Friday News Roundup: Making Progress
This week we have heard some powerful arguments for Housing First
and supportive housing
Our good friends Rosanne Haggerty of Common Ground
in New York and Martha Kegel of UNITY
in New Orleans authored a fantastic piece
in defense of supportive housing. A proposed project in New Orleans – a city still suffering the effects of a hurricane five years past - would redevelop an abandoned nursing home into supportive housing for people with disabilities and low-income working people is facing opposition from the local community. Rosanne and Martha do such a great job articulating the argument, I’ll let them speak for themselves:
“Homelessness is a humanitarian crisis, but it is bad for a community in many other ways as well. By converting abandoned buildings into beautifully renovated apartments, supportive housing offers an opportunity to help solve several of New Orleans' pressing problems at once. Housing the homeless is good for everyone.”
In other news: Massachusetts
is kicking butt in implementing and executing their plan to end homelessness; the state has helped place 376 people in housing and has helped prevent almost 11,000 families from becoming homeless through a Housing First model. Even as the Massachusetts Housing and Shelter Alliance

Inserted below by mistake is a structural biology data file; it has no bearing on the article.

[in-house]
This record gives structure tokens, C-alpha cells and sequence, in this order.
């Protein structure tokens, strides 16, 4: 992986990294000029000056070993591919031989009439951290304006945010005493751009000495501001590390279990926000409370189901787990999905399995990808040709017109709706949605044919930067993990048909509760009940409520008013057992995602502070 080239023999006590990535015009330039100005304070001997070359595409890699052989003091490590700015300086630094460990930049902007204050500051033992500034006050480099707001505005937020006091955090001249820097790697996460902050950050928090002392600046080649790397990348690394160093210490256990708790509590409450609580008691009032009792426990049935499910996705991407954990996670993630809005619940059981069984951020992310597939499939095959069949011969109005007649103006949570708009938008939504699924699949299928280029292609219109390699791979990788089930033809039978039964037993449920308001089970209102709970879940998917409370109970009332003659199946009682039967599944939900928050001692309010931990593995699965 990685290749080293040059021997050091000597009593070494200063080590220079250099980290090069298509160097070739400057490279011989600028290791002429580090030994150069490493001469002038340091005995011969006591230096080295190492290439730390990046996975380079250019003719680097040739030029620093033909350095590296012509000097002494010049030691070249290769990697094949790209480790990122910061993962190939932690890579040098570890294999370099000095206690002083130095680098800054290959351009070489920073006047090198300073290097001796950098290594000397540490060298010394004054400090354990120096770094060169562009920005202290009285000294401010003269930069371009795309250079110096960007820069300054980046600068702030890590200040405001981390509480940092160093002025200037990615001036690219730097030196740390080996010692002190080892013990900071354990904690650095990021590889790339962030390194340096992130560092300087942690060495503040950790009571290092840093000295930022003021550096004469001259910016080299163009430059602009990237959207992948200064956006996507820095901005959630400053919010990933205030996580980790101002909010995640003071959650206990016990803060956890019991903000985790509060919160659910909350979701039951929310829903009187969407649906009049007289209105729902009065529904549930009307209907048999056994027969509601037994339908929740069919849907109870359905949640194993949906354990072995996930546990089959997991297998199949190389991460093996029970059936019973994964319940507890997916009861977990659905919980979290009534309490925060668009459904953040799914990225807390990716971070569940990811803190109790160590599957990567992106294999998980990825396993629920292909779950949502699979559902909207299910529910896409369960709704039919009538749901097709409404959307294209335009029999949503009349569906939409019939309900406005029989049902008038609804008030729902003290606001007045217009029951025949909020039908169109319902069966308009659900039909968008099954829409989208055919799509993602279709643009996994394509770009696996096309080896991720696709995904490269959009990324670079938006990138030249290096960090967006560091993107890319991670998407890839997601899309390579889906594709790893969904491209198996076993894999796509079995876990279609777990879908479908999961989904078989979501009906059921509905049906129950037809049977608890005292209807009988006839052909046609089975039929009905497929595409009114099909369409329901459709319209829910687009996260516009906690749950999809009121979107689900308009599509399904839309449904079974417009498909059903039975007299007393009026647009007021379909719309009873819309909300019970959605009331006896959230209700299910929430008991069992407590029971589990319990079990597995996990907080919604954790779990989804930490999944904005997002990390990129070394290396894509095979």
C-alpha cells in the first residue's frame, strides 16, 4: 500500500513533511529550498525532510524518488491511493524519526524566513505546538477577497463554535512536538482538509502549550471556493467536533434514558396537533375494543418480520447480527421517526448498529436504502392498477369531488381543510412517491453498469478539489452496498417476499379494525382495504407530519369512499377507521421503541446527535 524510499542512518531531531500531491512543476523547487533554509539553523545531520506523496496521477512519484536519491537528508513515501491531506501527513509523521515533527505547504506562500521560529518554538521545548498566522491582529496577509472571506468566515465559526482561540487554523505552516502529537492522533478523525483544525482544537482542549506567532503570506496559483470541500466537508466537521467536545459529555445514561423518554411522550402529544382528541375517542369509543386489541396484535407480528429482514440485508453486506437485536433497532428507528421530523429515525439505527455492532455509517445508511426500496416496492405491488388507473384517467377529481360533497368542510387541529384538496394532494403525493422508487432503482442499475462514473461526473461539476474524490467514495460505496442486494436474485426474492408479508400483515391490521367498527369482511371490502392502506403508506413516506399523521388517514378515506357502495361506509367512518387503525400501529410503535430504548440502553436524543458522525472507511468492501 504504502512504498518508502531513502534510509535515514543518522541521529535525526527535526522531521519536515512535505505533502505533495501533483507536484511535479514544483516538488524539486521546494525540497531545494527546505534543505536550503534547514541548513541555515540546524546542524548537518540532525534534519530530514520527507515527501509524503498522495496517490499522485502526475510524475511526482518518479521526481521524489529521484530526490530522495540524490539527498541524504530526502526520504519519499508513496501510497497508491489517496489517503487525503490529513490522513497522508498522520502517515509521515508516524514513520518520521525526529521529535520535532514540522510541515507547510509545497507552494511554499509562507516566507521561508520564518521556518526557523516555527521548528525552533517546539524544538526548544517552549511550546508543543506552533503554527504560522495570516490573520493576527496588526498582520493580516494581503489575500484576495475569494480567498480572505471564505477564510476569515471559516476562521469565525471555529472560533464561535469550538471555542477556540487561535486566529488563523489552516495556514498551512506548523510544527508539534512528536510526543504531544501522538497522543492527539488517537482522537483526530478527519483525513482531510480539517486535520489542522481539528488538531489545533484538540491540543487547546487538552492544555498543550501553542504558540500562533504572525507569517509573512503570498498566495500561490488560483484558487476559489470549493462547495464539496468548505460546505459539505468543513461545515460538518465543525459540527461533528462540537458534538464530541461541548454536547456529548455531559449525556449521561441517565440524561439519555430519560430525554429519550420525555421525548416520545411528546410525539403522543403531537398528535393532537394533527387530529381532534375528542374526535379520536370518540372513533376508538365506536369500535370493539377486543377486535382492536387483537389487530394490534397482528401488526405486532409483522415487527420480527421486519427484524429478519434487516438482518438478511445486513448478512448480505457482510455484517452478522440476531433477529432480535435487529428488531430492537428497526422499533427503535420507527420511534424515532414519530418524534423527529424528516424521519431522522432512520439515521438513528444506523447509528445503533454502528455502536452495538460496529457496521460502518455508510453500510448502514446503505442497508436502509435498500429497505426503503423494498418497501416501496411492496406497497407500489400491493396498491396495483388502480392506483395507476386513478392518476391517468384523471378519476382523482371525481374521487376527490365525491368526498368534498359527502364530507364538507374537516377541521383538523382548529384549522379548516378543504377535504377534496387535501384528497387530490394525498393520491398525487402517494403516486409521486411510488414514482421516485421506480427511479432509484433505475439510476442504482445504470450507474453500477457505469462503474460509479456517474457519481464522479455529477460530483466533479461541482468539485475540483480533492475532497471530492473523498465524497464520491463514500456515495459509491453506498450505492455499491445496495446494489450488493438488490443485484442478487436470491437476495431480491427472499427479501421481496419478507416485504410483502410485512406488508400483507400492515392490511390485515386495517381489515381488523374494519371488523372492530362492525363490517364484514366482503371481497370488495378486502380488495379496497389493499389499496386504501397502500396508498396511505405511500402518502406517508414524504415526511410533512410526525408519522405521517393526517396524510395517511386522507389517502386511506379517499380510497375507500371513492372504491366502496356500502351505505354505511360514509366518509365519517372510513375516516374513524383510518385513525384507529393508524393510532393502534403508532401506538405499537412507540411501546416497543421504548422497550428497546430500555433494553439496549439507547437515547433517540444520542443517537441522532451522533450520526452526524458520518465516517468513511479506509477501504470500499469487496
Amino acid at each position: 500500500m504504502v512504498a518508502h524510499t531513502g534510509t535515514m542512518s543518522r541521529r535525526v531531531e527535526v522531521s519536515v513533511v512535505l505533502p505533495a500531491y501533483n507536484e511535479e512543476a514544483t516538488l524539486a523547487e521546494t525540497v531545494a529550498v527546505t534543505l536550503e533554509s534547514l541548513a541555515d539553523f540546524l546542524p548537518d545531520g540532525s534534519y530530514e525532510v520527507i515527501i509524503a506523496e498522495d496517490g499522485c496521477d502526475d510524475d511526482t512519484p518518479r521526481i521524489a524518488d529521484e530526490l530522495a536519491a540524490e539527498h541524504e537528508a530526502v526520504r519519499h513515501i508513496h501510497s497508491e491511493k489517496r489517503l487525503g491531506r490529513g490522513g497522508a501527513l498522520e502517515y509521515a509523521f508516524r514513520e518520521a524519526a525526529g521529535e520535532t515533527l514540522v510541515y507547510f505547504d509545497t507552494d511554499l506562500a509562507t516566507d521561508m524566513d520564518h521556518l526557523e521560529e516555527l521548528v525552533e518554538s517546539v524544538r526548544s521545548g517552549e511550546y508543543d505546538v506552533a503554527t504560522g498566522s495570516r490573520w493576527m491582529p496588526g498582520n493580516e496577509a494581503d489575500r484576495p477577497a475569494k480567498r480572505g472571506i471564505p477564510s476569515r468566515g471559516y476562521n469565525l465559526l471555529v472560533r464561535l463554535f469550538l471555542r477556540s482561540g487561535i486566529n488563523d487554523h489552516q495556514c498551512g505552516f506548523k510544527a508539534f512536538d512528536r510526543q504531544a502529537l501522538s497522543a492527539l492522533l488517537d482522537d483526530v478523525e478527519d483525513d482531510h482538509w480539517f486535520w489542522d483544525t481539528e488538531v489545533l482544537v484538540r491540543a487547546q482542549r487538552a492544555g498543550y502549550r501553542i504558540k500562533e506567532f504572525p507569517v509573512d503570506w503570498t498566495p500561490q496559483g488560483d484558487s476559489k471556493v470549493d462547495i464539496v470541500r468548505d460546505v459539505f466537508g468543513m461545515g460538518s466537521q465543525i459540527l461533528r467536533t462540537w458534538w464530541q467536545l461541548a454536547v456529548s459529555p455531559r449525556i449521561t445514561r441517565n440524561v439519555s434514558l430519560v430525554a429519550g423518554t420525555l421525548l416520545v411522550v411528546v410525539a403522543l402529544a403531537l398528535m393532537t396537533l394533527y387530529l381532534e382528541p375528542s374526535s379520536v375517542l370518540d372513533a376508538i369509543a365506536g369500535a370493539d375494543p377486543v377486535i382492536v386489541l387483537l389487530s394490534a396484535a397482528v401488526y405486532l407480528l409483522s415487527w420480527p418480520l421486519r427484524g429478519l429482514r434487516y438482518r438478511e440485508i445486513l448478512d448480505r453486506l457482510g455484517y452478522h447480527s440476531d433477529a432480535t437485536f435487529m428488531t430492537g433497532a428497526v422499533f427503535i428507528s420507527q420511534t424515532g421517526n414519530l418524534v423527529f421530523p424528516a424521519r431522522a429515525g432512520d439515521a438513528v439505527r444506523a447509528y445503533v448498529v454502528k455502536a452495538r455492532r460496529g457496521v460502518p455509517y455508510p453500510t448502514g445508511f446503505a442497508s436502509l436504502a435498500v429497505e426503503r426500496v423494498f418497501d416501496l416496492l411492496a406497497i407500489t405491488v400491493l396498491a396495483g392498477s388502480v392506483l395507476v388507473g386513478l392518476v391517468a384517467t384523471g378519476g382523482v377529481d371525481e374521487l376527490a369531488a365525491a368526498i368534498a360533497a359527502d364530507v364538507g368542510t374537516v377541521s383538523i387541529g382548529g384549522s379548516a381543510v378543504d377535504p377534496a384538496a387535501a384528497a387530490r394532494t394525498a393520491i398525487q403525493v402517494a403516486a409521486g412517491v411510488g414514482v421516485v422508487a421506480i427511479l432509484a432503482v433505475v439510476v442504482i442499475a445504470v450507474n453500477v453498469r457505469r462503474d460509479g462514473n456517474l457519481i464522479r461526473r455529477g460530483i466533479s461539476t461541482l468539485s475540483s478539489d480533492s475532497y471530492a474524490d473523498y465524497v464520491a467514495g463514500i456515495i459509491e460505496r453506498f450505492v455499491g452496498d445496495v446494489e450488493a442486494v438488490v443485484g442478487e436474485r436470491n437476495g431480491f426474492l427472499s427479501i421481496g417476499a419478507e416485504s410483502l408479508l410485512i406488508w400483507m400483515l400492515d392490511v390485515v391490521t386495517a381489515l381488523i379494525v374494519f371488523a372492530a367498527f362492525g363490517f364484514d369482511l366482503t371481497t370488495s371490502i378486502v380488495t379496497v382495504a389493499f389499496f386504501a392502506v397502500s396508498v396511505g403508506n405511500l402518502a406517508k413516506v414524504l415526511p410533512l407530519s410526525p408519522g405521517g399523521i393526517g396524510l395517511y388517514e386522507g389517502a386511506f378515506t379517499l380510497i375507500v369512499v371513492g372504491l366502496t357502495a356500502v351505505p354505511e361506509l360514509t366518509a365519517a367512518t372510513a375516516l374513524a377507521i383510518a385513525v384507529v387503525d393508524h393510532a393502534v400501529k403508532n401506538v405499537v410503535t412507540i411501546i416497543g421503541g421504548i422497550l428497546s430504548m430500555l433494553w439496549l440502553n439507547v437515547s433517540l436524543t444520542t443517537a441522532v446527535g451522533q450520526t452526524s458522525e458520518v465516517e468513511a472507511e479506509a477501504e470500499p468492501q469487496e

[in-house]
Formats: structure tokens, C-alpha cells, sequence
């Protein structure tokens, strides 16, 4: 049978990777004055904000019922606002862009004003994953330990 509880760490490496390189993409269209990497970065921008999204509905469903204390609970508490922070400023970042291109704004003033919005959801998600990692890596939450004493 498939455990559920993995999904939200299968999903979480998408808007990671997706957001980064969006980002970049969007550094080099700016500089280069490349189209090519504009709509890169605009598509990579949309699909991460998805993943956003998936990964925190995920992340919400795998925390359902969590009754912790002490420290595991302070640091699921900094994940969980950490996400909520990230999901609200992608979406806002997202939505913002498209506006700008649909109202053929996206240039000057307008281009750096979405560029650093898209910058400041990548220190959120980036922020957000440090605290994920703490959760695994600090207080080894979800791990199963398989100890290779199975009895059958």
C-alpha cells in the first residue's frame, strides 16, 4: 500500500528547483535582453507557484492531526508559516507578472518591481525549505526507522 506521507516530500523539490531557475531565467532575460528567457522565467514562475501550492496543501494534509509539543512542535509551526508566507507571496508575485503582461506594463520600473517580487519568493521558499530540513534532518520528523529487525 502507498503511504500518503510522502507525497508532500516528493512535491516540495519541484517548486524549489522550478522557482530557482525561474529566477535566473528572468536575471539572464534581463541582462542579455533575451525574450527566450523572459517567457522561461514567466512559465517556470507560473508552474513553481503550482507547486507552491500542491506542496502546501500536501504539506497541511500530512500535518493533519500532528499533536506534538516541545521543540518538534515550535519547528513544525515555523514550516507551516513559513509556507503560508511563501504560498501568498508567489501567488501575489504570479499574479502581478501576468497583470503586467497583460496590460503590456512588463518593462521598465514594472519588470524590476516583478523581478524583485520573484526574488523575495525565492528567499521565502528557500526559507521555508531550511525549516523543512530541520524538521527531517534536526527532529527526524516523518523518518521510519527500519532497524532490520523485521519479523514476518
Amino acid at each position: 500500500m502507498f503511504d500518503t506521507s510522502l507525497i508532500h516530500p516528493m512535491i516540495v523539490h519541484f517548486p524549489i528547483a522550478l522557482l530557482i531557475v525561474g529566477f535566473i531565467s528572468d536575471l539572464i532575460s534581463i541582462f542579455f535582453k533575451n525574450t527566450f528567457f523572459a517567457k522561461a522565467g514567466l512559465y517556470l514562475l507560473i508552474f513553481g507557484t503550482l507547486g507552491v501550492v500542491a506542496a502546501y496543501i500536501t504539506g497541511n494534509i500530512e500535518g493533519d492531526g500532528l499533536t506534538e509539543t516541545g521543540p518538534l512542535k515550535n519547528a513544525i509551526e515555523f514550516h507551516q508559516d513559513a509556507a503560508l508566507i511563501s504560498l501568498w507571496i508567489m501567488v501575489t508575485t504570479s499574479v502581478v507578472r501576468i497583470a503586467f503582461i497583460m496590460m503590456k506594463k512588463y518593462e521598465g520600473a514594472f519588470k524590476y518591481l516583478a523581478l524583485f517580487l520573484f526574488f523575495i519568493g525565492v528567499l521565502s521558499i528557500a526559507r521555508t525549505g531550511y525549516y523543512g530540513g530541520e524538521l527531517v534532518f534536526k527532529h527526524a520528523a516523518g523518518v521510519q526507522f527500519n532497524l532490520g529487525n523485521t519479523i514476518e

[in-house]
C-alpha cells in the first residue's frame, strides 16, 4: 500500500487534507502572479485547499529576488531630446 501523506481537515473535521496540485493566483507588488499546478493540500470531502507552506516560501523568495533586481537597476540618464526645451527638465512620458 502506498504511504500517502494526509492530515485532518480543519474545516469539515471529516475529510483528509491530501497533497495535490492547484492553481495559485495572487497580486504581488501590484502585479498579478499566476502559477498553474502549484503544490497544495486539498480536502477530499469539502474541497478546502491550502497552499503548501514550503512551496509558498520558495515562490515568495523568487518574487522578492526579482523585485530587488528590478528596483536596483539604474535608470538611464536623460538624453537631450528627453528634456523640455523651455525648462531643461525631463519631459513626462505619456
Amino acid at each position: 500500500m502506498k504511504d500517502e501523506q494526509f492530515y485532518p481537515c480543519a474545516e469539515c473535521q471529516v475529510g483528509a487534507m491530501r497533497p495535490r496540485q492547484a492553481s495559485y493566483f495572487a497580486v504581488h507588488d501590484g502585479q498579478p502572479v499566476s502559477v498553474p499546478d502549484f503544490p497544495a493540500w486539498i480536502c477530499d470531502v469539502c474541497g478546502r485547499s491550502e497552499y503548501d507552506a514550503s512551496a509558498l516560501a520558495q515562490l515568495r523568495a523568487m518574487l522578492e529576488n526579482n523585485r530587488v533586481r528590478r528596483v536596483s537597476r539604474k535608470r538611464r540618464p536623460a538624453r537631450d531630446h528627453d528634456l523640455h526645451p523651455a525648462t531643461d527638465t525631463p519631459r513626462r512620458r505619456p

reports the numbers of new families and individuals seeking help continues to grow in the area, Boston's Pine St. Inn
claims to have eliminated 10 percent of their shelter beds due to successful housing placements – at an estimated savings of $9,000 per person
. Way to go, MA!
A news bit: New York is getting its first government-certified residence for homeless women veterans and its sounds like a fantastic project
And in news close to home (well, not geographically…) Our reporter friend Julia Lyon of The Salt Lake Tribune
reported this week that homelessness among Utah’s school age children has jumped 48 percent since 2008. This is truly troubling, given what we know
about the serious risks for young people experiencing homelessness. Living in shelters or on the streets, unaccompanied homeless youth are at a higher risk for physical and sexual assault or abuse and physical illness than their adult counterparts. Also, young people are at a higher risk for anxiety disorders, depression, posttraumatic stress disorder, and suicide because of increased exposure to violence while living on their own.
Troubling, indeed. What can I do to help, you ask? We have good news for you! We just launched a campaign
to bring attention to this issue and encourage Congress to increase funding for Runaway and Homeless Youth Act
programs. Get involved by telling us you’re interested – email Amanda Krusemark
of our grassroots mobilizing team and she’ll get you started!